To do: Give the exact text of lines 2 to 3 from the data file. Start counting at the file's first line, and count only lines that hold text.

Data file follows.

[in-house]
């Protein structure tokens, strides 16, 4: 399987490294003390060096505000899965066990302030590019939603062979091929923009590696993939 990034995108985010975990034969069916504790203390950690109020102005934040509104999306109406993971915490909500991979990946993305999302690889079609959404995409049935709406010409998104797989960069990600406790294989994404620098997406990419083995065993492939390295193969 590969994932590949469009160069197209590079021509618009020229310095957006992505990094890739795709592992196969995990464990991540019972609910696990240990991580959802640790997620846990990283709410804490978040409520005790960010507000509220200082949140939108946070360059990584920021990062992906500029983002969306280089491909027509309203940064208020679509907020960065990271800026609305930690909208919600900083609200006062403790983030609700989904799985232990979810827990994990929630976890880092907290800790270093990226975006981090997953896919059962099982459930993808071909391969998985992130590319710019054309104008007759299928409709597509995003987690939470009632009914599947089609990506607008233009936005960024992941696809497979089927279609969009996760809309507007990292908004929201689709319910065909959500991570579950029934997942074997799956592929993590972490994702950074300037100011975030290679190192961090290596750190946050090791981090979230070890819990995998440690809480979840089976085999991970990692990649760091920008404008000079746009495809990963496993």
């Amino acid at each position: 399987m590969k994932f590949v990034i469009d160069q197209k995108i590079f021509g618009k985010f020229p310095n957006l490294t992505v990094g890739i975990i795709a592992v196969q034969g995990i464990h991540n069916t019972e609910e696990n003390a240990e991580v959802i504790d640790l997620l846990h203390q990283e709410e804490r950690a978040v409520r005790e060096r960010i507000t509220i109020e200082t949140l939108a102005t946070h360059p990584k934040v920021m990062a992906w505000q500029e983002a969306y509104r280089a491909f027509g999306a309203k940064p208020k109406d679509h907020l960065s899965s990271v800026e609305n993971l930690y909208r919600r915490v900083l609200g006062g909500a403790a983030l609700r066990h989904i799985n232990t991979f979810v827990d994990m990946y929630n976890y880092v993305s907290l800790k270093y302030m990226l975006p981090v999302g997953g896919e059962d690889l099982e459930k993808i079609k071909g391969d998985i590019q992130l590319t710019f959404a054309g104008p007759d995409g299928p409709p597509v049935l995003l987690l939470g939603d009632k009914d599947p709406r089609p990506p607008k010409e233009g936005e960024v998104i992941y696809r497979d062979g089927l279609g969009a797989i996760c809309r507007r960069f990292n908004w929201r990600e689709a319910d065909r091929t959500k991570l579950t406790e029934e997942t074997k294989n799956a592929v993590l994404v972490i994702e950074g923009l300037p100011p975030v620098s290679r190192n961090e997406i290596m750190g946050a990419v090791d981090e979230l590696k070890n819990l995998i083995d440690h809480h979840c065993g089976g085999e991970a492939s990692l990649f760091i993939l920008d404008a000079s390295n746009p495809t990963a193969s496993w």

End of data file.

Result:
């Protein structure tokens, strides 16, 4: 399987490294003390060096505000899965066990302030590019939603062979091929923009590696993939 990034995108985010975990034969069916504790203390950690109020102005934040509104999306109406993971915490909500991979990946993305999302690889079609959404995409049935709406010409998104797989960069990600406790294989994404620098997406990419083995065993492939390295193969 590969994932590949469009160069197209590079021509618009020229310095957006992505990094890739795709592992196969995990464990991540019972609910696990240990991580959802640790997620846990990283709410804490978040409520005790960010507000509220200082949140939108946070360059990584920021990062992906500029983002969306280089491909027509309203940064208020679509907020960065990271800026609305930690909208919600900083609200006062403790983030609700989904799985232990979810827990994990929630976890880092907290800790270093990226975006981090997953896919059962099982459930993808071909391969998985992130590319710019054309104008007759299928409709597509995003987690939470009632009914599947089609990506607008233009936005960024992941696809497979089927279609969009996760809309507007990292908004929201689709319910065909959500991570579950029934997942074997799956592929993590972490994702950074300037100011975030290679190192961090290596750190946050090791981090979230070890819990995998440690809480979840089976085999991970990692990649760091920008404008000079746009495809990963496993």
């Amino acid at each position: 399987m590969k994932f590949v990034i469009d160069q197209k995108i590079f021509g618009k985010f020229p310095n957006l490294t992505v990094g890739i975990i795709a592992v196969q034969g995990i464990h991540n069916t019972e609910e696990n003390a240990e991580v959802i504790d640790l997620l846990h203390q990283e709410e804490r950690a978040v409520r005790e060096r960010i507000t509220i109020e200082t949140l939108a102005t946070h360059p990584k934040v920021m990062a992906w505000q500029e983002a969306y509104r280089a491909f027509g999306a309203k940064p208020k109406d679509h907020l960065s899965s990271v800026e609305n993971l930690y909208r919600r915490v900083l609200g006062g909500a403790a983030l609700r066990h989904i799985n232990t991979f979810v827990d994990m990946y929630n976890y880092v993305s907290l800790k270093y302030m990226l975006p981090v999302g997953g896919e059962d690889l099982e459930k993808i079609k071909g391969d998985i590019q992130l590319t710019f959404a054309g104008p007759d995409g299928p409709p597509v049935l995003l987690l939470g939603d009632k009914d599947p709406r089609p990506p607008k010409e233009g936005e960024v998104i992941y696809r497979d062979g089927l279609g969009a797989i996760c809309r507007r960069f990292n908004w929201r990600e689709a319910d065909r091929t959500k991570l579950t406790e029934e997942t074997k294989n799956a592929v993590l994404v972490i994702e950074g923009l300037p100011p975030v620098s290679r190192n961090e997406i290596m750190g946050a990419v090791d981090e979230l590696k070890n819990l995998i083995d440690h809480h979840c065993g089976g085999e991970a492939s990692l990649f760091i993939l920008d404008a000079s390295n746009p495809t990963a193969s496993w």